Moving Like Ex-Lax

Dearest Poopers, I hope you have been feeling balanced and regular as we transition into this autumn season.  It’s been over a month since we returned from the Edinburgh International Fringe Festival with the premiere of Eat $h*t: How Our Waste Can Save the World. We couldn’t have asked for a better reception.

We spread the message of bottom-up sustainability to hundreds of poopers in the audience, passed out thousands of postcards packed with important potty facts, and Scotland’s national newspaper, The Scotsman, praised us as “…the most important show on the fringe…ahead of its time.” Perhaps most importantly, there are now hundreds of people all over the world proudly sporting "I'm A Pooper!" pins.

There's still a lot of work to do but, needless to say, we are happy poopers. And we’re not resting on our bums just yet. (See below for events happening this very week!)

Nov. 19th is World Toilet Day in honor of the 2.6 billion people still living without safe toilets. Stay tuned for more information about a Big Squat in Times Square, a sanitation hackathon, and a one night only showing of Eat $h*t on Nov. 19th. But that’s not all. We’ll soon be rolling out a new, easy-to-use website, a DVD of the Edinburgh production, potty songs for toddlers, and more.

In the meantime, join the poop crew Wed, Oct. 10 for GrowNYC’s 7th Annual New Green City, FREE in Union Square from 10am-5pm. Come for the awesome workshops and locavore delicacies, stay for the infamous turd toss.

Thurs morning, Oct. 11, check out Skraptacular’s Earthfest, a district-wide event in celebration of our planet in Fort Tryon Park. The Puru will be teaching a workshop on waste consciousness you won’t soon forget…just follow your nose! (Skip to :45 in the video below to check out the last year's event.)

Skraptacular! from Megan Paznik on Vimeo.

Peaceful pooping until then,

Shawn “The Puru” Shafner

World Toilet Day is Here!

Dearest Poopers, If you've already had your morning movement, you may have noticed something different about your toilet today. You may have noticed it was slightly puffed up, proud of itself. It may have been wearing an extra big smile, showing off its porcelain whites. And after your product was whisked away down the drain , perhaps you could sense that your toilet was patting itself on the tank.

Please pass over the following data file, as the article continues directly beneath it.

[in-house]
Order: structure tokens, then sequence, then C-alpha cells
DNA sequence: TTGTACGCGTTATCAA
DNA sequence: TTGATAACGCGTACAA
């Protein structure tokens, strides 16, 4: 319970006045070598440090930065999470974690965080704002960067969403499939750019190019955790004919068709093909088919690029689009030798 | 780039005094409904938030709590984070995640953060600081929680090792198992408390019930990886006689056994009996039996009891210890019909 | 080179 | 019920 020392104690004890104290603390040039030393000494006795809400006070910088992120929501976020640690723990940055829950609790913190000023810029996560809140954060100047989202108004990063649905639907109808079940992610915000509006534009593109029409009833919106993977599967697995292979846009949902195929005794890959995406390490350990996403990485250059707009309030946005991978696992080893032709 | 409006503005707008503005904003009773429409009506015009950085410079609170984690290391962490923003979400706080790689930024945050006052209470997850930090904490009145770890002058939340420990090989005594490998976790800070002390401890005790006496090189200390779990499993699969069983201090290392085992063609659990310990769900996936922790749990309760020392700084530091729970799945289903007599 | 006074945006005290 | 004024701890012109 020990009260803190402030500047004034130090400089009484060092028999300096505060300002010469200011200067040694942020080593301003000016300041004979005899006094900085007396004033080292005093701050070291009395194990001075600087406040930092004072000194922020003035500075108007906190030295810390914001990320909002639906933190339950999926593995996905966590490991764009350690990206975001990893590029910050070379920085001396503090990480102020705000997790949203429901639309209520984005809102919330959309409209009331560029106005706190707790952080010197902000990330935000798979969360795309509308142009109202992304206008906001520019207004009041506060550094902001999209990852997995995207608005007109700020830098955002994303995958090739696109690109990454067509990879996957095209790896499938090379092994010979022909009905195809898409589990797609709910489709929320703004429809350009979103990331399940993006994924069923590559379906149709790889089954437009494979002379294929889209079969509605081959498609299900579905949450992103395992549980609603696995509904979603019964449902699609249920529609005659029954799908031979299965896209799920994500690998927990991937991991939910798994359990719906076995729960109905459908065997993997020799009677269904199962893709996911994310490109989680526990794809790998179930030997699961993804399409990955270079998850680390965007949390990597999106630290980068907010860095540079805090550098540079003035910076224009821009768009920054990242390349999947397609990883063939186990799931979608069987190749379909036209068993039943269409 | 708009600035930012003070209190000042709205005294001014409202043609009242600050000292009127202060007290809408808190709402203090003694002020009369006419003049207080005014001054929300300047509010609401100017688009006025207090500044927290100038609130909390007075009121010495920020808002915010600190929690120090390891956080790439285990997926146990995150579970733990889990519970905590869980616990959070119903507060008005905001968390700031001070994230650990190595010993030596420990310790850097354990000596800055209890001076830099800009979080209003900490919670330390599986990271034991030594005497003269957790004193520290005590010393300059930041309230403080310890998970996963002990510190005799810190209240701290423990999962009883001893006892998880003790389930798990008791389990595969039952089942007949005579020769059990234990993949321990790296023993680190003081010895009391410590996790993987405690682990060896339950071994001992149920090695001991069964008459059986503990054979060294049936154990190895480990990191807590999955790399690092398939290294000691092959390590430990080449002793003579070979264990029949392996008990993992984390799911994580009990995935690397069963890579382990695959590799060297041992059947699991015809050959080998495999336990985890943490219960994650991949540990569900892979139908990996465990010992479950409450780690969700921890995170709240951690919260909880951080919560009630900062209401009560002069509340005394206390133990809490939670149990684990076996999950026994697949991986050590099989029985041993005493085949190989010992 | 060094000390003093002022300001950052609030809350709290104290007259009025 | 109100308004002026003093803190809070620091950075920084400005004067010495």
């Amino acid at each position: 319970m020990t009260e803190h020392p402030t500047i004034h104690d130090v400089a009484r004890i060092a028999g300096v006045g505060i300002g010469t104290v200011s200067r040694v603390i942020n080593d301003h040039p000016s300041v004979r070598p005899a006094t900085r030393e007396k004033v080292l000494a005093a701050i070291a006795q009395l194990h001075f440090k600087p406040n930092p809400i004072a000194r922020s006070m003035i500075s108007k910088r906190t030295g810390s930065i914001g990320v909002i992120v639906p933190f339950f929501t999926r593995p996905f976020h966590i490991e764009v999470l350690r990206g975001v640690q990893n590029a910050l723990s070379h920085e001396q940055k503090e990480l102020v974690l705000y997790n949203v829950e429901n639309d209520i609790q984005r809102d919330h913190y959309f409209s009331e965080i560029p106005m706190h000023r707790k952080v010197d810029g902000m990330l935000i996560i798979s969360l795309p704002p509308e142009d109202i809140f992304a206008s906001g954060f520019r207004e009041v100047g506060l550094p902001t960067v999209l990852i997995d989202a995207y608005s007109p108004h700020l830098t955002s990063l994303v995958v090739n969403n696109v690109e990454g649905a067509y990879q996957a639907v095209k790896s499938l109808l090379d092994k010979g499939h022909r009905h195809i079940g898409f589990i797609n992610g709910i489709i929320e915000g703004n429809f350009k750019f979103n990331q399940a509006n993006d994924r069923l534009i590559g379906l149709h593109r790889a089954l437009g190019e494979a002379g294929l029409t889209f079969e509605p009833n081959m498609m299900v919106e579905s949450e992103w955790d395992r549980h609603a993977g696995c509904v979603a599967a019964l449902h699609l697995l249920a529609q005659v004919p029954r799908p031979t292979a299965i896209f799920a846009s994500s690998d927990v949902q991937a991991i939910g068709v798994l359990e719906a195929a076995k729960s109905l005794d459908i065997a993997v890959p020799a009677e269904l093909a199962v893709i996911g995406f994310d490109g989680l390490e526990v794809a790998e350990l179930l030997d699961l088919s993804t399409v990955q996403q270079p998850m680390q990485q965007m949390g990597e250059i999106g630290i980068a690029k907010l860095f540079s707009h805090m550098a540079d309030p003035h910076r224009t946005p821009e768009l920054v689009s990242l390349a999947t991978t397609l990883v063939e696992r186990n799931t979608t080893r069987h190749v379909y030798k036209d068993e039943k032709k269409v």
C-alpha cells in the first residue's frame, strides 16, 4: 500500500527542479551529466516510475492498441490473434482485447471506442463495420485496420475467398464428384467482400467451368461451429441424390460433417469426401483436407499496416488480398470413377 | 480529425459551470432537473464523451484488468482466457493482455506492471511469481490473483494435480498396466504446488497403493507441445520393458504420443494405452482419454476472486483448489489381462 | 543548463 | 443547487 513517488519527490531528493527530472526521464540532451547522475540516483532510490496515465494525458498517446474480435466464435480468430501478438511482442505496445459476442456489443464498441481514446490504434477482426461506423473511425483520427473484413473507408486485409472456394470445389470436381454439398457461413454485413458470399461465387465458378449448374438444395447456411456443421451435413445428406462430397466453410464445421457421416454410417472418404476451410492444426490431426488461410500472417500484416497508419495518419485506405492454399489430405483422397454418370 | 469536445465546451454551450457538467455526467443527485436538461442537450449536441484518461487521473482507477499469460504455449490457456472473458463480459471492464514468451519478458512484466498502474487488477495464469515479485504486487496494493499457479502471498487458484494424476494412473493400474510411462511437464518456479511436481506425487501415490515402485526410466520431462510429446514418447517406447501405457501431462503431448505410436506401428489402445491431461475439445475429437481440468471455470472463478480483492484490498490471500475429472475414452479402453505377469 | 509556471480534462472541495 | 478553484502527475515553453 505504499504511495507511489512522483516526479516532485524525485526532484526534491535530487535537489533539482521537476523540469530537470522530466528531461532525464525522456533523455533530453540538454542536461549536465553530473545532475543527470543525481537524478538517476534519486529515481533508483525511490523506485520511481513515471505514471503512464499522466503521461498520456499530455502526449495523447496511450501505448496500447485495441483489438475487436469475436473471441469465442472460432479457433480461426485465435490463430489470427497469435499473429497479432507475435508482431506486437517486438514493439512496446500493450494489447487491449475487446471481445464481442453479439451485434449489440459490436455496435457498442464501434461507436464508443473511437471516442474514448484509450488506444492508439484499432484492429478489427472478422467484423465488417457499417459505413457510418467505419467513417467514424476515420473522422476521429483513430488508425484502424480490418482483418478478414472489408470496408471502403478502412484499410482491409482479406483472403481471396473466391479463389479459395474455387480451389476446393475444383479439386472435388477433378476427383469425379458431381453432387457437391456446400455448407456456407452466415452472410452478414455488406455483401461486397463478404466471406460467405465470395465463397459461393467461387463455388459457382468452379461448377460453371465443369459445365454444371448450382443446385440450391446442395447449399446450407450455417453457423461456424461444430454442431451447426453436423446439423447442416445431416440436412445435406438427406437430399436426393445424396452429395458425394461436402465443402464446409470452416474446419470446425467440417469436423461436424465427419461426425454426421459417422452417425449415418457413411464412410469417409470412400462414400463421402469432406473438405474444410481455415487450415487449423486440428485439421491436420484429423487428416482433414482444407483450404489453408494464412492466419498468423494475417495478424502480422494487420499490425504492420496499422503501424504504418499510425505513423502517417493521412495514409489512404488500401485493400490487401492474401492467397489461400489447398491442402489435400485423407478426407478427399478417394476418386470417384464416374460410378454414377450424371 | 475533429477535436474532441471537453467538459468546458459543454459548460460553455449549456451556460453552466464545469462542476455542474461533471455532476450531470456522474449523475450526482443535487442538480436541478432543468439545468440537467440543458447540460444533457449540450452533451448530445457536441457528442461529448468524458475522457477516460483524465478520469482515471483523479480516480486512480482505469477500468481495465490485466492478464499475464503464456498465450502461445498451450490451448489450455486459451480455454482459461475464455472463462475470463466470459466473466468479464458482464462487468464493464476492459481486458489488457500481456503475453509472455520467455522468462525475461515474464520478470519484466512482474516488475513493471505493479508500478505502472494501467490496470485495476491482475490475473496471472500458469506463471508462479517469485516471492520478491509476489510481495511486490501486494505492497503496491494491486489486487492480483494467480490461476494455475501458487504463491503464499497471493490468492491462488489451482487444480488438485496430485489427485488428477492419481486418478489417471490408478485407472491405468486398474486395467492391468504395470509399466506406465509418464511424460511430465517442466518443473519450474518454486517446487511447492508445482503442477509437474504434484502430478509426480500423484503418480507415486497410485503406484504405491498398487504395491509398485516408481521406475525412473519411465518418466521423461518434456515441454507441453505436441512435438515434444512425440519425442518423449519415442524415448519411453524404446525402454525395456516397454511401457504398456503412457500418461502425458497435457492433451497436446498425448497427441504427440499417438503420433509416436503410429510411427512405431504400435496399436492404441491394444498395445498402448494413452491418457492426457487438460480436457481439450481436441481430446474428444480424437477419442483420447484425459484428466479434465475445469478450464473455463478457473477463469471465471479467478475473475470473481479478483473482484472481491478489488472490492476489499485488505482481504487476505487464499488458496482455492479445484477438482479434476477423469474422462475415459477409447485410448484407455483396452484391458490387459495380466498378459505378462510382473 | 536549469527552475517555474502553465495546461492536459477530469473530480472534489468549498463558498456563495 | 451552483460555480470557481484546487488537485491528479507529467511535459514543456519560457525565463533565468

Yes indeed, this World Toilet Day, toilets everywhere are luxuriating in the acclaim that's so seldom afforded to them. Just think of all the wonderful things your toilet does for you! Six times a day (on average), the toilet takes away your pain. Your toilet doesn't judge you or call you names. It's there for you through pizza, hot dogs and taco night, lovingly accepting that which your own body has rejected.

But toilets are not just convenient, they're critical. World Toilet Day stands as a celebration of a technology that has prevented countless deadly diseases in the past 150 years, and as an act of solidarity with the over 40% of our world population still living--and dying--without access to safe toilets. Yet in a recent survey of things they could not live without, British museum-goers ranked toilets 9th, behind sunshine, internet connection, Facebook and email (clean water was 3rd). In India more people have access to a cell phone than to a toilet, and the amount GDP that is lost in Africa due to sanitation exceeds all foreign aid dollars. What a waste.

Across the spectrum, changing our relationship to the toilet requires us to reassess our understanding of value. Though poop may smell bad and be not the prettiest product to every emerge from our bodies (what is, really?), it is essentially a product. It is a nutrient-rich commodity that must be handled and processed like any other, from which there is money to be made. In the "developed" world, we are only beginning to compare the value of poop to that of the water we flush it in, or the energy and infrastructure required to maintain it (hear more from Science Friday on NPR). In the "developing" world, we are beginning to understand how making toilets "cool" can generate demand for them in ways simple health lectures never could. (Read more on the changing attitudes toward toilets from World Toilet Day founder, Jack Sim.)

The POOP Project is proud to be part of an awakening shaking abdomens around the world. As gross as it may be, poop is undeniably a part of us. It is our shadow, our shame. But it is also THE shit; it is our gold. It is the part of us that connects back to the earth and renews our relationship to the universe. We can turn our waste into a world of opportunity, and it all starts with four simple words:

"I love you, toilet."

A Joyous World Toilet Day to you all, and peaceful pooping.

Shawn "The Puru" Shafner

Celebrity Scat

I am happy to announce that we are now beginning to release some of the footage from our highly acclaimed World Toilet Day New York event this past November 19th, 2011.  For your viewing pleasure, I give you Ms. Megan Gerlach and Mr. Justin Lang, "Nerds and Turds."

In other celebrity news, Oprah poops. I understand that this may not qualify as news.  Oprah and her creation, Dr. Oz, are pioneers in promoting poop-positive TV programming.  Nonetheless, it turns out that Oprah's own fame has forced her to become what Dave Praeger, in his book Poop Culture, describes as a 'shameful shitter.'  More on that soon.